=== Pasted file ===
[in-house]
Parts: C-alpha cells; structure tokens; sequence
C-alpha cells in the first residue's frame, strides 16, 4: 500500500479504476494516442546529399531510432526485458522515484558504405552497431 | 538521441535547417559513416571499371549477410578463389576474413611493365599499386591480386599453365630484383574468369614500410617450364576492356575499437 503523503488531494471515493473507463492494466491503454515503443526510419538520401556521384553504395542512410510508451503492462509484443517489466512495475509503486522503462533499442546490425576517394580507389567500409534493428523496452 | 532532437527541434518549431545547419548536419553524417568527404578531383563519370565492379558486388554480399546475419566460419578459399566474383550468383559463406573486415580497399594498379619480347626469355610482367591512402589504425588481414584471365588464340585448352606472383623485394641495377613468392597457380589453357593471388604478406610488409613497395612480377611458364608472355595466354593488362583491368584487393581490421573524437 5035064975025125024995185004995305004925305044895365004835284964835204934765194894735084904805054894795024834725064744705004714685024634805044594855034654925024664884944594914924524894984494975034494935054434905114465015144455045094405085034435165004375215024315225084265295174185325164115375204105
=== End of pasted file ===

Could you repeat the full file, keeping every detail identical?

[in-house]
Parts: C-alpha cells; structure tokens; sequence
C-alpha cells in the first residue's frame, strides 16, 4: 500500500479504476494516442546529399531510432526485458522515484558504405552497431 | 538521441535547417559513416571499371549477410578463389576474413611493365599499386591480386599453365630484383574468369614500410617450364576492356575499437 503523503488531494471515493473507463492494466491503454515503443526510419538520401556521384553504395542512410510508451503492462509484443517489466512495475509503486522503462533499442546490425576517394580507389567500409534493428523496452 | 532532437527541434518549431545547419548536419553524417568527404578531383563519370565492379558486388554480399546475419566460419578459399566474383550468383559463406573486415580497399594498379619480347626469355610482367591512402589504425588481414584471365588464340585448352606472383623485394641495377613468392597457380589453357593471388604478406610488409613497395612480377611458364608472355595466354593488362583491368584487393581490421573524437 5035064975025125024995185004995305004925305044895365004835284964835204934765194894735084904805054894795024834725064744705004714685024634805044594855034654925024664884944594914924524894984494975034494935054434905114465015144455045094405085034435165004375215024315225084265295174185325164115375204105